Getting involved in research: How taking part in clinical trials can change lives

Every minute of every day there are people around the world carrying out pulmonary fibrosis research. And this research is changing lives.

When Andrew was diagnosed with idiopathic pulmonary fibrosis, he was given a two-year life expectancy. In 2010, the opportunity arose for him to take part in a clinical trial testing whether a new drug could help slow the progression of the disease. That drug turned out to be Nintedanib, one of only two antifibrotic medications now available to be prescribed to eligible patients with idiopathic pulmonary fibrosis.

This fantastic outcome was the result of years of work and millions of pounds of investment. But the question remained, could this drug also help people with other forms of pulmonary fibrosis? Scientists, clinicians and patients began investing time in answering this question. And the evidence shows that it does.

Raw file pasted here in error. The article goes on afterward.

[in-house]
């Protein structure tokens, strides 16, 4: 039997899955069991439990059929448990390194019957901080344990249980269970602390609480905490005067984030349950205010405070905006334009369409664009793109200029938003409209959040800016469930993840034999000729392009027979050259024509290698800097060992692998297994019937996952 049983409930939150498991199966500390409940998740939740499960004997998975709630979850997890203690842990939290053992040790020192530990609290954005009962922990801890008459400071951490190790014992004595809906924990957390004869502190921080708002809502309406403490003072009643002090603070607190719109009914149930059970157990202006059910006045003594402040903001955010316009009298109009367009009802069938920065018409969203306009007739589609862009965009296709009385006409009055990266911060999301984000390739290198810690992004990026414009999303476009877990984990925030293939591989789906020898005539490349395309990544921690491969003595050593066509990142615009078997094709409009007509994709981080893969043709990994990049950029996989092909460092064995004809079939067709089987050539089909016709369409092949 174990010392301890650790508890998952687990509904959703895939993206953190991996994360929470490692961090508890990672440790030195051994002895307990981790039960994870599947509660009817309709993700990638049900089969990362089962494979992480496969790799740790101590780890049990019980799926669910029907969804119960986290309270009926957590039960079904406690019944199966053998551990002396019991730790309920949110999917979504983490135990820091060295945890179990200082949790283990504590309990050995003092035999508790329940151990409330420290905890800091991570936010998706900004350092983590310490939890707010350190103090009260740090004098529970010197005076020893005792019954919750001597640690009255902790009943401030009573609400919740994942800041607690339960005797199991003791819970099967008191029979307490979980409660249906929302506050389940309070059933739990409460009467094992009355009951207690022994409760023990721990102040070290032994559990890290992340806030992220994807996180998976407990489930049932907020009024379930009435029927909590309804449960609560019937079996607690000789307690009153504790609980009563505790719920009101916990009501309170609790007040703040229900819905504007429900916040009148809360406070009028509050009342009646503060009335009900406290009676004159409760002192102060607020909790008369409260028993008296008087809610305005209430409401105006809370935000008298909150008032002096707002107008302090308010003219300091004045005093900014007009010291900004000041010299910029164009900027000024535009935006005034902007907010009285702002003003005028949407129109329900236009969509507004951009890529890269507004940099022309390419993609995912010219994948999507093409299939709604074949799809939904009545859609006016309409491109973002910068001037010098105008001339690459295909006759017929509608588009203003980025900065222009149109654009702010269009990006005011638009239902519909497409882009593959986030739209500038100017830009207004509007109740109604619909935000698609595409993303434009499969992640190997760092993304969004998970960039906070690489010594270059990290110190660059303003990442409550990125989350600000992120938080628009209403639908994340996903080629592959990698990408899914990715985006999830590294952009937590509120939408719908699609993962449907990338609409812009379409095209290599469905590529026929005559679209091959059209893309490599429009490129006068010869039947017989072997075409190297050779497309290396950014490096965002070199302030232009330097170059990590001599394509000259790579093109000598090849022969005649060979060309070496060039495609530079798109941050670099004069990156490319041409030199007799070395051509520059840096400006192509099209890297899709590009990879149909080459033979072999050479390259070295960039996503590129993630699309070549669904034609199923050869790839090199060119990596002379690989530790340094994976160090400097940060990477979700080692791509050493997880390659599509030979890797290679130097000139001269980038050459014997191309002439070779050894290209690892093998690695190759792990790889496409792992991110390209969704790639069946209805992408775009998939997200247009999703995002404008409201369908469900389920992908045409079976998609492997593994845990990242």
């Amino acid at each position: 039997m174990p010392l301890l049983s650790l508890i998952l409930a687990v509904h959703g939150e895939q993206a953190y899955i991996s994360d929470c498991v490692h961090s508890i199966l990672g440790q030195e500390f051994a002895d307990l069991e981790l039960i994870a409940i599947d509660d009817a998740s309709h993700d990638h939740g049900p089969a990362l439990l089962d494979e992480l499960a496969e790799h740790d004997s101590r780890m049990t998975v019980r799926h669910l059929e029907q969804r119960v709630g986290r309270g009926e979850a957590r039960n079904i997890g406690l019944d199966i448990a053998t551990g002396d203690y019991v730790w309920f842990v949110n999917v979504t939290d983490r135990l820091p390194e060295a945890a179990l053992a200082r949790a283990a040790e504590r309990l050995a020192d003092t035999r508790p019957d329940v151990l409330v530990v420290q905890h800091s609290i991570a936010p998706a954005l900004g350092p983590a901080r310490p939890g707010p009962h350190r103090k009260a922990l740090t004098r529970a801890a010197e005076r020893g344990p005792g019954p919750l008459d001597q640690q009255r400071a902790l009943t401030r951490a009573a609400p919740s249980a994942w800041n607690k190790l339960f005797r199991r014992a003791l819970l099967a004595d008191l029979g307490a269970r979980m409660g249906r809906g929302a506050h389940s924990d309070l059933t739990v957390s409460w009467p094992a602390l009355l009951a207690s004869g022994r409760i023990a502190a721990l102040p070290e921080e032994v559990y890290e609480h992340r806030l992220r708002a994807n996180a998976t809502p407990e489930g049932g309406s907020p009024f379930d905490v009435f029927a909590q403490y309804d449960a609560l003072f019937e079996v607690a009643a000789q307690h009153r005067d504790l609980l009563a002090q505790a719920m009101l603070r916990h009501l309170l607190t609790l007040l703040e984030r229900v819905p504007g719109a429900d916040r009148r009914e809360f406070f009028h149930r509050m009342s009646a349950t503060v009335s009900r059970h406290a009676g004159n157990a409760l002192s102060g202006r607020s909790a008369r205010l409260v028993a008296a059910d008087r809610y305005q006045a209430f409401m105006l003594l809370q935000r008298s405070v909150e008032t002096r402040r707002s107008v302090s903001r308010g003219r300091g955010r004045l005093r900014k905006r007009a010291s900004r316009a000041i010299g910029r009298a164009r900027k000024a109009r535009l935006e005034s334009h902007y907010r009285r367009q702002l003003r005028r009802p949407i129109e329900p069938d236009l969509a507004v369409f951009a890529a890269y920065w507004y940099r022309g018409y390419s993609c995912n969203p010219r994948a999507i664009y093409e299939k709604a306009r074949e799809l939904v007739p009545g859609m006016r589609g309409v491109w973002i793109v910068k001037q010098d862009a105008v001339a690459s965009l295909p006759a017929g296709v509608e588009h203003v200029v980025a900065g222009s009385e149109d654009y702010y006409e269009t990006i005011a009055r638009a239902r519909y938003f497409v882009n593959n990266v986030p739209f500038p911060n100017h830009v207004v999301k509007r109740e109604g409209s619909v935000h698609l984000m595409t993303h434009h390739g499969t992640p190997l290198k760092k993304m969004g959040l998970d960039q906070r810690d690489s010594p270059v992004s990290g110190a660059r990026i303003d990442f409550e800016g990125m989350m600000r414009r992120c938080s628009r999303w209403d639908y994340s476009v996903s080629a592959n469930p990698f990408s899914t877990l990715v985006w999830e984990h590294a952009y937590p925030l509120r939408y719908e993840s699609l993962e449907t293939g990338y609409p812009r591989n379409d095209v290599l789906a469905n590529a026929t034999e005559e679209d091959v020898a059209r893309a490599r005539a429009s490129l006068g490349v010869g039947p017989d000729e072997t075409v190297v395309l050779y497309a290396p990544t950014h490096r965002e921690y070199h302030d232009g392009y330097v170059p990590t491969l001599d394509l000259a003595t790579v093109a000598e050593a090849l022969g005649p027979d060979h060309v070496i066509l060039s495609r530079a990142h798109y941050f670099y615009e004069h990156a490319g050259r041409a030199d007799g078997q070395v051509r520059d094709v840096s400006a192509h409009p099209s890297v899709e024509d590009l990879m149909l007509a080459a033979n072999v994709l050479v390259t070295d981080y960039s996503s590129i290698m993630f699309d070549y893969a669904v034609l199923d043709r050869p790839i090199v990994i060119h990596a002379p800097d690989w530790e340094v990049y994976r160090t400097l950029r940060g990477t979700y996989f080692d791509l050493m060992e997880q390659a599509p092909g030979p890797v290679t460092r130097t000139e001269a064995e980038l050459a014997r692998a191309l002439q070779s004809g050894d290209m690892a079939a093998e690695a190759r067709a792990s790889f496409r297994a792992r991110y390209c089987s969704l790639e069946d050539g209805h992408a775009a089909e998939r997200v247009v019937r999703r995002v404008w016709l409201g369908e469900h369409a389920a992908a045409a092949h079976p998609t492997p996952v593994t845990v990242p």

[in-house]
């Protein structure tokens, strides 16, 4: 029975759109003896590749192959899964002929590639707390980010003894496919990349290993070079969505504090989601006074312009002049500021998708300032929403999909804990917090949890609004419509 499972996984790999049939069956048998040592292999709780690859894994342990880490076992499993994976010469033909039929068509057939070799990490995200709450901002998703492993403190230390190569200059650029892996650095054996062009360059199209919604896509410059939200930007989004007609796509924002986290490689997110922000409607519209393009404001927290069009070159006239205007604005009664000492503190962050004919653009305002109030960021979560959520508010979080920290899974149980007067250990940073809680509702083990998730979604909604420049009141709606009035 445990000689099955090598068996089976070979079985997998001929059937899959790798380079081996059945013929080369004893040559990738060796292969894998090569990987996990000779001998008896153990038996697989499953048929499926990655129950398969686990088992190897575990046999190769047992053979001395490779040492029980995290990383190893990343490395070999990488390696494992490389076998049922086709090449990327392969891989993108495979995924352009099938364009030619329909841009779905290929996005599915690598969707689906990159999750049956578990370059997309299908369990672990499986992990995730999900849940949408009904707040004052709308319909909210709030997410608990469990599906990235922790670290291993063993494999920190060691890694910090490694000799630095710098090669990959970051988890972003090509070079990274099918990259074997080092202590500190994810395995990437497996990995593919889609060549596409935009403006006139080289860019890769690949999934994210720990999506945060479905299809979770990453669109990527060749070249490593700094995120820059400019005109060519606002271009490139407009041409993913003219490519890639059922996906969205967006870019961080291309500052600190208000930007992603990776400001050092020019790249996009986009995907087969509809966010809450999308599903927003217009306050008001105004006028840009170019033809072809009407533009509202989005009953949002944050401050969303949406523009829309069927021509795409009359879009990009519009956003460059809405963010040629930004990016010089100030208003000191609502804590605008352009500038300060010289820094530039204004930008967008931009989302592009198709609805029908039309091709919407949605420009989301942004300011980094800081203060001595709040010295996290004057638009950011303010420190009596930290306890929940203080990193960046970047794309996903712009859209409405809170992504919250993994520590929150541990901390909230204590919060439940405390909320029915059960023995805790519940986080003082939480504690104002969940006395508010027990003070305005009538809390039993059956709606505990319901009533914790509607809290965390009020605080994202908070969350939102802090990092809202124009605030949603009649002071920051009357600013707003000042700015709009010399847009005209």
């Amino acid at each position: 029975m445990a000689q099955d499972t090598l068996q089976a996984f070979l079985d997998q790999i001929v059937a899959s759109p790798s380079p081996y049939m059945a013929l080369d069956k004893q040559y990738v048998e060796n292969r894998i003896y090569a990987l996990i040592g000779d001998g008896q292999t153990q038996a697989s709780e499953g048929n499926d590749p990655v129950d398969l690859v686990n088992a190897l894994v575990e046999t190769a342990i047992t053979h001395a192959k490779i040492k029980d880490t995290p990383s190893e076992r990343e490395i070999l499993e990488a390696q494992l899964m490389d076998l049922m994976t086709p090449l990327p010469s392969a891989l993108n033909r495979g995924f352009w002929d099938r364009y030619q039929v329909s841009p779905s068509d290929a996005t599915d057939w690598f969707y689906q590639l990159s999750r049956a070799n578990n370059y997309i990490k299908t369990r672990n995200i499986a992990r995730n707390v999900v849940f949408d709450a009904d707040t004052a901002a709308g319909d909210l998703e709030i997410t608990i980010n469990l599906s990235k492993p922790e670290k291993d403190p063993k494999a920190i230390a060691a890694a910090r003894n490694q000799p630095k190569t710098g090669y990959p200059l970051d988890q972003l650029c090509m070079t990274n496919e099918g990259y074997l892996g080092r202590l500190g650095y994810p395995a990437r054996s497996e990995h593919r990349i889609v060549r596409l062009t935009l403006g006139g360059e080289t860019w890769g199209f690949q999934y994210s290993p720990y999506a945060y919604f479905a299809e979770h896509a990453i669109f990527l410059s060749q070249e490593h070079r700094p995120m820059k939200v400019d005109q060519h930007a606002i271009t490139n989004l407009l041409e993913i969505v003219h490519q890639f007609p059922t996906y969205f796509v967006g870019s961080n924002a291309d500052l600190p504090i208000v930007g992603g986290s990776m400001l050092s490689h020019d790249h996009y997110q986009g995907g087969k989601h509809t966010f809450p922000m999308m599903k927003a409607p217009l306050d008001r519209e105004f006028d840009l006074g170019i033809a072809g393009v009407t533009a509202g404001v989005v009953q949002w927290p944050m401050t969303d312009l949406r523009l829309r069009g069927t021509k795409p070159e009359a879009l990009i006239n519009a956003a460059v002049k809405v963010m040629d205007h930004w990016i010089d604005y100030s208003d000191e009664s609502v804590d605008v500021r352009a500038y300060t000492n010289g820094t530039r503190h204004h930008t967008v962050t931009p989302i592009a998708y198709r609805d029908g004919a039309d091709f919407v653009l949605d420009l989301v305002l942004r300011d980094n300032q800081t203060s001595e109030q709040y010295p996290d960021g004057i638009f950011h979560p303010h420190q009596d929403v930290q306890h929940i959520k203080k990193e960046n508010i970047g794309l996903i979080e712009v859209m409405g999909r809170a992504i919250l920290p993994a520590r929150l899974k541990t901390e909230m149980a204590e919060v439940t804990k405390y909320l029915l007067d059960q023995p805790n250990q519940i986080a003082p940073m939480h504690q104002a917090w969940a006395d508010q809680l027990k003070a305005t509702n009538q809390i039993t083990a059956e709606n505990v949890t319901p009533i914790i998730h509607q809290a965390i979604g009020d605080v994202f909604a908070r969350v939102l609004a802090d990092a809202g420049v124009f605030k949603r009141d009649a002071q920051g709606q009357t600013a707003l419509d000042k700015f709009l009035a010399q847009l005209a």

In October this year, NICE agreed that Nintedanib could be prescribed to all patients with progressive fibrosing ILD.

Andrew, who was in the original clinical trial, said

I feel everyone who is diagnosed with pulmonary fibrosis should be offered Nintedanib. It has prolonged my life and quality of life

APF are proud to have been part of the campaign to make this change happen and we’re so grateful to everyone who was part of this process. However, we know this news has not come soon enough for many. There is much more to be done. Slowing the progression of the disease is not enough, we want to stop it in its tracks. And this is why we directly fund research. Join us in our research appeal to provide Hope for All.